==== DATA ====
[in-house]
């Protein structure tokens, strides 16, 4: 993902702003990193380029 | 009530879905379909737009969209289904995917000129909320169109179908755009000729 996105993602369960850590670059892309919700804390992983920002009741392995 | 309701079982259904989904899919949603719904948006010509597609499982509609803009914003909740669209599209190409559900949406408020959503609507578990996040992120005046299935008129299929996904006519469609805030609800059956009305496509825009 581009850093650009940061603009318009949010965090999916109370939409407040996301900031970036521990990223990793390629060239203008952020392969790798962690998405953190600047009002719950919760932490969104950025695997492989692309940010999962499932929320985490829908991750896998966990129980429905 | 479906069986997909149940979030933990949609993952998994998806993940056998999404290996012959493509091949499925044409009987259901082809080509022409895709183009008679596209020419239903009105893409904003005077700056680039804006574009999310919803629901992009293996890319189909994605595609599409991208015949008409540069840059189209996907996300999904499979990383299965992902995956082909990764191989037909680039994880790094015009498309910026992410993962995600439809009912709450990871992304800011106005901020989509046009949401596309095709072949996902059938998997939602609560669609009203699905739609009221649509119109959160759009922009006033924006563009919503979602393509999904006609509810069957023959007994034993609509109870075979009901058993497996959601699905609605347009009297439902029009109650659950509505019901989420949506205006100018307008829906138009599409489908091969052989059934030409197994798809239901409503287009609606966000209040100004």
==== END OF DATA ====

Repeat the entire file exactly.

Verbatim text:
[in-house]
């Protein structure tokens, strides 16, 4: 993902702003990193380029 | 009530879905379909737009969209289904995917000129909320169109179908755009000729 996105993602369960850590670059892309919700804390992983920002009741392995 | 309701079982259904989904899919949603719904948006010509597609499982509609803009914003909740669209599209190409559900949406408020959503609507578990996040992120005046299935008129299929996904006519469609805030609800059956009305496509825009 581009850093650009940061603009318009949010965090999916109370939409407040996301900031970036521990990223990793390629060239203008952020392969790798962690998405953190600047009002719950919760932490969104950025695997492989692309940010999962499932929320985490829908991750896998966990129980429905 | 479906069986997909149940979030933990949609993952998994998806993940056998999404290996012959493509091949499925044409009987259901082809080509022409895709183009008679596209020419239903009105893409904003005077700056680039804006574009999310919803629901992009293996890319189909994605595609599409991208015949008409540069840059189209996907996300999904499979990383299965992902995956082909990764191989037909680039994880790094015009498309910026992410993962995600439809009912709450990871992304800011106005901020989509046009949401596309095709072949996902059938998997939602609560669609009203699905739609009221649509119109959160759009922009006033924006563009919503979602393509999904006609509810069957023959007994034993609509109870075979009901058993497996959601699905609605347009009297439902029009109650659950509505019901989420949506205006100018307008829906138009599409489908091969052989059934030409197994798809239901409503287009609606966000209040100004």